This from the friendly park volunteer to hubby and I as we pop in to the J. N. "Ding" Darling Refuge Visitor's Center on our way home from golf. We just wanted to pick up info even though our plan was to tour the 4 mile stretch of wilderness road the next day.
Like good tourist on a quest for wildlife photo ops, we did exactly as instructed the next morning. Disappointment set in as we drove down the two-lane road out of our cottage bordered by beach residents on one side and the beach on the other. We knew the beach lay less than 100 yards away but we couldn't see it.
It was extremely foggy and hazy that morning until about 10:00 when the sun shone through and burned off all the grey density. Of course we were quite finished gawking by then --not to mention the birds which were quite finished with their morning foraging.
Talk about frustrating! I've never seen so many birds in the span of 1.5 hours and yet obtaining a clear photo was impossible. I took oodles of photos but all of them filmy (as above) or worse.
On our first day on the islands -while at the conservation center purchasing plants from the native plant nursery- I kept hearing a Red-bellied woodpecker and this Pileated woodpecker just beyond borders of the nursery. Fortunately I had my camera around my neck so I excused myself from the fellow helping me and slipped away to snap a few shots of both. He kind of laughed and mentioned his fellow worker was kind of that way too when she heard birds so he understood.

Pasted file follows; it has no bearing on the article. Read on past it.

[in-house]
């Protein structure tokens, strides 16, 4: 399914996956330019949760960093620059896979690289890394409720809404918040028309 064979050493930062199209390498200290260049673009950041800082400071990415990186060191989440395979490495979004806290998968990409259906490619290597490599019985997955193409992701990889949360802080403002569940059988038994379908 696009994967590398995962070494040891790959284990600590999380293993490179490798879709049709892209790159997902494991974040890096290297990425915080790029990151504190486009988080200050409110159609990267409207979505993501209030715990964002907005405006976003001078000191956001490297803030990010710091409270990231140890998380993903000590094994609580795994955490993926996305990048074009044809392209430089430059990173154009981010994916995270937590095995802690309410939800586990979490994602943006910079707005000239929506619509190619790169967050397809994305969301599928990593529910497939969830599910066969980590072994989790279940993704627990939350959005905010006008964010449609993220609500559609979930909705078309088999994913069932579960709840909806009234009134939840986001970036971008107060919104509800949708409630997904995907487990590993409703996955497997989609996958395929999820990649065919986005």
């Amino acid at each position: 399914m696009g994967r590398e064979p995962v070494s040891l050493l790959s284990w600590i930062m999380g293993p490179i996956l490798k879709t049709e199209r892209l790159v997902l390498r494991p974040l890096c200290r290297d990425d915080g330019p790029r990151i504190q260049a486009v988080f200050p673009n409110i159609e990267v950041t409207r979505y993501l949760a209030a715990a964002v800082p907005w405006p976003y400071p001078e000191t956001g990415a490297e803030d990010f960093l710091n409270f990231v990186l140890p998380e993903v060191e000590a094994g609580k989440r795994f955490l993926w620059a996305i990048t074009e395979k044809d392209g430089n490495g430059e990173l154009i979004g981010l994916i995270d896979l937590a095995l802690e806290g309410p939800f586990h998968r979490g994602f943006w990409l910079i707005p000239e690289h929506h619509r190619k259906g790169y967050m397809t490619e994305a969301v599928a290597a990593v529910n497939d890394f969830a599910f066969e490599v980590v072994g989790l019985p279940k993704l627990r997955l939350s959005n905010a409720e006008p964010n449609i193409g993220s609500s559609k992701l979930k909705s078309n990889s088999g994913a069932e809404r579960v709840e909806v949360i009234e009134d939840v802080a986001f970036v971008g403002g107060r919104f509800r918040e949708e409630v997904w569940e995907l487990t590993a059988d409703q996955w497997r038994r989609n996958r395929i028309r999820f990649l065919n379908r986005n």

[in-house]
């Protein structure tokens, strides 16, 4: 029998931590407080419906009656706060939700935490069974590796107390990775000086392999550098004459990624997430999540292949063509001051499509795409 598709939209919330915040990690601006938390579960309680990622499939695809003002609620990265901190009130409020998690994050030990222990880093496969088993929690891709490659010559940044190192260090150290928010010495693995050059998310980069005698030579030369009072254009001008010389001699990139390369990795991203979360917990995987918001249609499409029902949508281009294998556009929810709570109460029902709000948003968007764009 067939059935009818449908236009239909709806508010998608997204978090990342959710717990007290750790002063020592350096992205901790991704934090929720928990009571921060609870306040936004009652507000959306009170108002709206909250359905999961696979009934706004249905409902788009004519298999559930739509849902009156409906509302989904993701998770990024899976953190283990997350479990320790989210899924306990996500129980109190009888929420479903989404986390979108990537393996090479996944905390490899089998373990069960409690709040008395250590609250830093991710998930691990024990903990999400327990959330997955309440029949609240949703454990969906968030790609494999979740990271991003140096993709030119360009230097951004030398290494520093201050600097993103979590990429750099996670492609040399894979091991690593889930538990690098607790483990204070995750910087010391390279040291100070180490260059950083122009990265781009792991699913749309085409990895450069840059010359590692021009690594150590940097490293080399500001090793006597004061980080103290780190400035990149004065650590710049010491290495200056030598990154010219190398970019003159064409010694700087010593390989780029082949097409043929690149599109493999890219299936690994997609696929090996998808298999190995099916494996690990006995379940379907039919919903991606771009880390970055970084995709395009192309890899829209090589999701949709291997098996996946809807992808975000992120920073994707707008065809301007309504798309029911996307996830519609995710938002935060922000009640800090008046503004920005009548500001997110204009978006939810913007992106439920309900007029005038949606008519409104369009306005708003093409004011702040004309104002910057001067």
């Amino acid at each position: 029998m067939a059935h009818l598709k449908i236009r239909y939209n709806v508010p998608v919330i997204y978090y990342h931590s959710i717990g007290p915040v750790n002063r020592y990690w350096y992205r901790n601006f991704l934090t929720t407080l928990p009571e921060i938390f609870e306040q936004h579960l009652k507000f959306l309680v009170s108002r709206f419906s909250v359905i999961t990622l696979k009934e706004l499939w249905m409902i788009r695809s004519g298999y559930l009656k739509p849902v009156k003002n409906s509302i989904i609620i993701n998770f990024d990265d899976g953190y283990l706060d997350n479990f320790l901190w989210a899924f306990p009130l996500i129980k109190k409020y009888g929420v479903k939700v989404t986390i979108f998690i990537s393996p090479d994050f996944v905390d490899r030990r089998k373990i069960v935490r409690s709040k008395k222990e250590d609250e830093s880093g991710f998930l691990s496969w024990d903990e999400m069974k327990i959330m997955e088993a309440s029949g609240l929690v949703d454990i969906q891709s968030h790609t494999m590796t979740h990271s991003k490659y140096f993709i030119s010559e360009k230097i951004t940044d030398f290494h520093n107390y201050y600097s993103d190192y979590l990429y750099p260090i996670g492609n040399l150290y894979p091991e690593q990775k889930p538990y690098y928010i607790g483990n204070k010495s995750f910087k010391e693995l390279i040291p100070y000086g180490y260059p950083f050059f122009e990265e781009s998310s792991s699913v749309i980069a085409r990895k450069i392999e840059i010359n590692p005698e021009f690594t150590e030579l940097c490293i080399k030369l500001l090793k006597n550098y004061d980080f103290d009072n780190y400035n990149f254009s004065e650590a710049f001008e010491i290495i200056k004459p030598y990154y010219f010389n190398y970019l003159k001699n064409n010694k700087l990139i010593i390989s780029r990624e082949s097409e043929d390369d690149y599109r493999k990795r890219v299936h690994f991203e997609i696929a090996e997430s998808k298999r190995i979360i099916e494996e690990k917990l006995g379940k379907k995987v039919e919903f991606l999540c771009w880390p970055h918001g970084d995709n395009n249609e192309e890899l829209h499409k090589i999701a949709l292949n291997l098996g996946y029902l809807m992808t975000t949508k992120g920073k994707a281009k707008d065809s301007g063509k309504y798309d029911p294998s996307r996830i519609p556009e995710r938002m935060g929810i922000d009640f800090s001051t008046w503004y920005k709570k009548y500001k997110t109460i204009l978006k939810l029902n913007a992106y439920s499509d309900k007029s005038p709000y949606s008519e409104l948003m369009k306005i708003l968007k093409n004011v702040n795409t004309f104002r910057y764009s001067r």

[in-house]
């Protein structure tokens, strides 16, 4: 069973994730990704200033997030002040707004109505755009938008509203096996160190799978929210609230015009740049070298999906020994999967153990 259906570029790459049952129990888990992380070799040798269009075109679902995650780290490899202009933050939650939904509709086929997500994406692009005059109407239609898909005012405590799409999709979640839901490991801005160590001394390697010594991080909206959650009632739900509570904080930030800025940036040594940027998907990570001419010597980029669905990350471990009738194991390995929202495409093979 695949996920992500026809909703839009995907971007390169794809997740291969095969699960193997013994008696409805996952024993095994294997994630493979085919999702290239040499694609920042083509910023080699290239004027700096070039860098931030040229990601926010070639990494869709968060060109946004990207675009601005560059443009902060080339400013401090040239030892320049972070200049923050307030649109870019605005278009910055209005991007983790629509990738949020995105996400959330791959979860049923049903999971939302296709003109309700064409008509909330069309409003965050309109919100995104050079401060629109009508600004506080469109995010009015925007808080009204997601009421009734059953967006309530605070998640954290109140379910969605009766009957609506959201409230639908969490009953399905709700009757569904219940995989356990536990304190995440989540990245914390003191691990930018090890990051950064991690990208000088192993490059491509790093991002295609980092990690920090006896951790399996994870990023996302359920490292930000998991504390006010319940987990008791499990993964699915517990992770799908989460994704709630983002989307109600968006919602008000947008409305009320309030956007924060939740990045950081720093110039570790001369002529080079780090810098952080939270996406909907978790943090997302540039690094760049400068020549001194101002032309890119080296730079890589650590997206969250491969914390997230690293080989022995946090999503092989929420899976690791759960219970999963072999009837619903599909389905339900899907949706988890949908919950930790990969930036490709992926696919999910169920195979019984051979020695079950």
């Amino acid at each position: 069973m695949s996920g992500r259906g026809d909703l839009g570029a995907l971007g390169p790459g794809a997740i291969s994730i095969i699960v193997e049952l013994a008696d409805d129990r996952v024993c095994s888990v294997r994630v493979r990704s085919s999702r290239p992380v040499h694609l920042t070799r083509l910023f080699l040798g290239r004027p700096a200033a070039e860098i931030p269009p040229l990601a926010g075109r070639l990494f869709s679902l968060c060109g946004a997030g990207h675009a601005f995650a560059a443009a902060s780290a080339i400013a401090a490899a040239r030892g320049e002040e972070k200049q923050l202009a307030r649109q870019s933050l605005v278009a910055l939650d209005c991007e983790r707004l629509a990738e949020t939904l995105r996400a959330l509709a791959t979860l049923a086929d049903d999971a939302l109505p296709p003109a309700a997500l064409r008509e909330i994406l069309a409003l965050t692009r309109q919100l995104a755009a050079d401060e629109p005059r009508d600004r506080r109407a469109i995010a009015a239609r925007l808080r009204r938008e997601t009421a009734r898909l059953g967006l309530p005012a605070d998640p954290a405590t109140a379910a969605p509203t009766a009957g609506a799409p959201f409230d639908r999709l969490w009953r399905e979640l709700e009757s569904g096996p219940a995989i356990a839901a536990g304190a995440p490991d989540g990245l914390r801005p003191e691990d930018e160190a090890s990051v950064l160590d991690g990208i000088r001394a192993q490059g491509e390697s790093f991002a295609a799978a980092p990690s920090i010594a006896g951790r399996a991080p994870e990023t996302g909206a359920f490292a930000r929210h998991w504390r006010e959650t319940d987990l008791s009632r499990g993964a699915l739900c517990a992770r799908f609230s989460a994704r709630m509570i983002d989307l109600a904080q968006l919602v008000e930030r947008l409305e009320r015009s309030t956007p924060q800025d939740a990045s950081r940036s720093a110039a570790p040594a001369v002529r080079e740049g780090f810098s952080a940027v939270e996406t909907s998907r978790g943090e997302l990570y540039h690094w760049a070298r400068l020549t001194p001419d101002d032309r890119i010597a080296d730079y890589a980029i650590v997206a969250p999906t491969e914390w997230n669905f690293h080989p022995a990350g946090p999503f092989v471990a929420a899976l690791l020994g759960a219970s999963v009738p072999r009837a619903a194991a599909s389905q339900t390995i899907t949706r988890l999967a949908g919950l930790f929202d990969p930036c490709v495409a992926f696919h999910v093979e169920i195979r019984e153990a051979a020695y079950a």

Back to the beach after the foggy morning when all was clear and bright there was no lack of shorebirds to snap. Here the Ring-billed Gull is looking for a hand-out so getting a close-up was not much of a challenge.
Patience and time proved to be advantageous for this magnificent creature. The fisherman tossed a fish in the shallow water and in the blink of an eye the Heron deftly harpooned it with its beak.
Making certain he moved far enough away from the flock of nearby begging Gulls that they weren't going to have the chance to taste even one morsel. Then with the same skill he snagged the fish from the water he quickly flipped the fish upright turning it head first into its mouth.
In about two gulps the fish was sliding into never never land as a partial meal for the Heron.
The Heron did some preening and what seemed like a little satisfactory gloating and then returned to its position waiting for more. Hmmm... you'd think an entire fish would be plenty but they will continue this process.